Actually just the portion of the street directly in front of Russian embassy ...
What a petty and self-congratulating provocation. The US will rename the part of Wisconsin Avenue in front of the Russian Embassy in Washington to "Boris Nemtsov Plaza" changing the address of the Russian mission.
The US is not interested in honoring Boris Nemtsov -- if it was, it would at the very least, rename the entire Wisconsin Avenue, and not just the short portion in front of the Russian mission. (The Boris Nemtsov Plaza will literally split the Wisconsin Avenue in two.)
What does the US think it is accomplishing here? It thinks it is embarrassing Moscow in some great way? When he was killed Boris Nemtsov was a nobody, an MP in the regional Yaroslav parliament. Does the US think it is highlighting some particularly nefarious Russian crime or cover up?
Yet if Russia wanted to do the same and highlight actual US atrocities it would have been spoiled for choice. Agent Orange Street? Abu Ghraib Street? Hiroshima Street?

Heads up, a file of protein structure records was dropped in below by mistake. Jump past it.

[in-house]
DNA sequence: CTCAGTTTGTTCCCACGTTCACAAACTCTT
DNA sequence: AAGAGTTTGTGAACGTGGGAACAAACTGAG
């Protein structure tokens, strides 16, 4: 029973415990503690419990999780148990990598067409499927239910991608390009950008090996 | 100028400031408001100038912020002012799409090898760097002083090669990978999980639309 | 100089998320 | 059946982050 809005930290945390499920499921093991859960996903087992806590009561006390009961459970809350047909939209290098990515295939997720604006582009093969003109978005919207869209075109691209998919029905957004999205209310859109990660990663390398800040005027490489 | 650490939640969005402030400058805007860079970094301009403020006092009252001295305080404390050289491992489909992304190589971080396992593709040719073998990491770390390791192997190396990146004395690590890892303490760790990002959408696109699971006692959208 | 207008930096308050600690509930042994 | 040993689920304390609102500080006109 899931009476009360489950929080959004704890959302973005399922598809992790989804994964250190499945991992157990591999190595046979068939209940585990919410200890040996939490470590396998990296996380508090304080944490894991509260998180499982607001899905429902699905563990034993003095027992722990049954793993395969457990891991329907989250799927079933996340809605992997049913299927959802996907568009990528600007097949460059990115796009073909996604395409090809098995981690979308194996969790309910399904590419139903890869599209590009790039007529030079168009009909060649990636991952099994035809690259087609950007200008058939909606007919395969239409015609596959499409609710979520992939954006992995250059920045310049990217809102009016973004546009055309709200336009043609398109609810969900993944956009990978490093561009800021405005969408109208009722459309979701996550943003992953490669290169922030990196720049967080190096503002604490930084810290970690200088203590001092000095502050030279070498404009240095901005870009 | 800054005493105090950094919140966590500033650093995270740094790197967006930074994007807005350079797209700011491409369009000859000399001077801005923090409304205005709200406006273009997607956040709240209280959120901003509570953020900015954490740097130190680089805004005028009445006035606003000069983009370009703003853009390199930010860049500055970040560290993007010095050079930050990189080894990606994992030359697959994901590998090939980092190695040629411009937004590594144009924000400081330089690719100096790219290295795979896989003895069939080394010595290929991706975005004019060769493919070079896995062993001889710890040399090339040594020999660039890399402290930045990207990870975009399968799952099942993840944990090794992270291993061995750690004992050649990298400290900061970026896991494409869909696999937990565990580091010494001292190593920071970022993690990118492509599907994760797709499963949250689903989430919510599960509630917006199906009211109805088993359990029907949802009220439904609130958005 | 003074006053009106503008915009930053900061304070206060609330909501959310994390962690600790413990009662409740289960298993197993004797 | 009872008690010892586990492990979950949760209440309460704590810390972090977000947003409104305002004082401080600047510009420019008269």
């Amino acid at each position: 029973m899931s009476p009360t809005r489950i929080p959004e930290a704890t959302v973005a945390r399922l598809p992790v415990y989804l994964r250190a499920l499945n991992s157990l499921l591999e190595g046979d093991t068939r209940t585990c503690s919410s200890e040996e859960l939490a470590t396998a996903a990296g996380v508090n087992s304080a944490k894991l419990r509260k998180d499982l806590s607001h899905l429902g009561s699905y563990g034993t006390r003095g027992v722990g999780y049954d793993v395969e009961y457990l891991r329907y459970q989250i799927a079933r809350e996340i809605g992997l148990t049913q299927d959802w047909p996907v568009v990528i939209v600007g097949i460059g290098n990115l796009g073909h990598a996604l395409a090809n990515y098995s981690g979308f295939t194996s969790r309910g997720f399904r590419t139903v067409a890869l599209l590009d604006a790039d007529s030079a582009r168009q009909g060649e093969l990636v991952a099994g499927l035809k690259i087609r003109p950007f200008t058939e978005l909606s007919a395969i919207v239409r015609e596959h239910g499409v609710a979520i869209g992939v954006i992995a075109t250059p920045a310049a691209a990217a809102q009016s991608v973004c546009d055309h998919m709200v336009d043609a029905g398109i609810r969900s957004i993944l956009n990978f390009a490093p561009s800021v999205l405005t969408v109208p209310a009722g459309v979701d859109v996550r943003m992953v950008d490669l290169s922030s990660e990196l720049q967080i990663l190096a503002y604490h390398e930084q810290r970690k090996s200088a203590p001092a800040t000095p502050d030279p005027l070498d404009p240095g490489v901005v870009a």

Incidentally an astute commentator explains why Russians will do no such thing -- they value their culture too much:
The point is, the American embassy in Moscow is located on Ulitsa Chaikovskaya (named after the great Russian composer), the US consulate in Yekaterinburg on Gogol Street (named after the great Russian novelist), the consulate in Vladivostok on Pushkin Street (named after the great Russian poet). Perhaps, Russians can rename Furshtatskaya Street where the US consulate in St-Petersburg is located. But then, that is also unlikely, because Russians are proud of their history, culture and tradition and Furshtatskaya Street has many heritage buildings of Tsarist era.
PS.: In the 1980s Iran famously renamed the street the British Embassy in Tehran is located on to Bobby Sands Street. This was obviously done to irritate the British but also to honor a brave man that Iranians admired. By contrast Nemtsov doesn't mean anything to anyone in the US.
This post first appeared on Russia Insider
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